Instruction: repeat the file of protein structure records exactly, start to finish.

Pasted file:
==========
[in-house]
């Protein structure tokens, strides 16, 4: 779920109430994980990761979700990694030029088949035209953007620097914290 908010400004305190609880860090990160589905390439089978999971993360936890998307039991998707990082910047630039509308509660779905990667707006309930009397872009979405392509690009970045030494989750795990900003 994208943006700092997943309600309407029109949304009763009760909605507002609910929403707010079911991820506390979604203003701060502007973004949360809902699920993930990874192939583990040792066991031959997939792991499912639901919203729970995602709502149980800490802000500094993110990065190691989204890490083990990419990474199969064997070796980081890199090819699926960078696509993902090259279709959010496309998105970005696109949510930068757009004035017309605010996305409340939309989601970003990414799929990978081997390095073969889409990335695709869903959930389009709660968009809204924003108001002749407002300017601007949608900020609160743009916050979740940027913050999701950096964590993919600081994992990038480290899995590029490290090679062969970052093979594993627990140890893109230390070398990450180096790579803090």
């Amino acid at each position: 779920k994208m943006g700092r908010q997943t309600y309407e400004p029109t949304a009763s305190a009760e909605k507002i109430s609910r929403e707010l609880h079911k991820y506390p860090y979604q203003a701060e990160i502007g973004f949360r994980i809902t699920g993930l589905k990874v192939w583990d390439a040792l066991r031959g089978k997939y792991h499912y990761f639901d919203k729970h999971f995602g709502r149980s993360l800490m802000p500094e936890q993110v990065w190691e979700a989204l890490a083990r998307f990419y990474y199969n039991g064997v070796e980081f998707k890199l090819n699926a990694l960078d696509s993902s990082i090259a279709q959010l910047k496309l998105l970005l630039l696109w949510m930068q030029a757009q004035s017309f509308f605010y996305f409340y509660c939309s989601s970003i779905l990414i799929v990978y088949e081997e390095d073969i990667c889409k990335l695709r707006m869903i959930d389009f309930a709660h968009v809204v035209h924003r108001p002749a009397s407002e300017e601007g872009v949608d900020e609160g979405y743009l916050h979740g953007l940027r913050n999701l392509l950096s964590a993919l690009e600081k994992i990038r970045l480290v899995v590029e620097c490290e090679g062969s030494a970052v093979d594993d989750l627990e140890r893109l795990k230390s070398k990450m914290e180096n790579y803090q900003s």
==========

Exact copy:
[in-house]
């Protein structure tokens, strides 16, 4: 779920109430994980990761979700990694030029088949035209953007620097914290 908010400004305190609880860090990160589905390439089978999971993360936890998307039991998707990082910047630039509308509660779905990667707006309930009397872009979405392509690009970045030494989750795990900003 994208943006700092997943309600309407029109949304009763009760909605507002609910929403707010079911991820506390979604203003701060502007973004949360809902699920993930990874192939583990040792066991031959997939792991499912639901919203729970995602709502149980800490802000500094993110990065190691989204890490083990990419990474199969064997070796980081890199090819699926960078696509993902090259279709959010496309998105970005696109949510930068757009004035017309605010996305409340939309989601970003990414799929990978081997390095073969889409990335695709869903959930389009709660968009809204924003108001002749407002300017601007949608900020609160743009916050979740940027913050999701950096964590993919600081994992990038480290899995590029490290090679062969970052093979594993627990140890893109230390070398990450180096790579803090």
């Amino acid at each position: 779920k994208m943006g700092r908010q997943t309600y309407e400004p029109t949304a009763s305190a009760e909605k507002i109430s609910r929403e707010l609880h079911k991820y506390p860090y979604q203003a701060e990160i502007g973004f949360r994980i809902t699920g993930l589905k990874v192939w583990d390439a040792l066991r031959g089978k997939y792991h499912y990761f639901d919203k729970h999971f995602g709502r149980s993360l800490m802000p500094e936890q993110v990065w190691e979700a989204l890490a083990r998307f990419y990474y199969n039991g064997v070796e980081f998707k890199l090819n699926a990694l960078d696509s993902s990082i090259a279709q959010l910047k496309l998105l970005l630039l696109w949510m930068q030029a757009q004035s017309f509308f605010y996305f409340y509660c939309s989601s970003i779905l990414i799929v990978y088949e081997e390095d073969i990667c889409k990335l695709r707006m869903i959930d389009f309930a709660h968009v809204v035209h924003r108001p002749a009397s407002e300017e601007g872009v949608d900020e609160g979405y743009l916050h979740g953007l940027r913050n999701l392509l950096s964590a993919l690009e600081k994992i990038r970045l480290v899995v590029e620097c490290e090679g062969s030494a970052v093979d594993d989750l627990e140890r893109l795990k230390s070398k990450m914290e180096n790579y803090q900003s």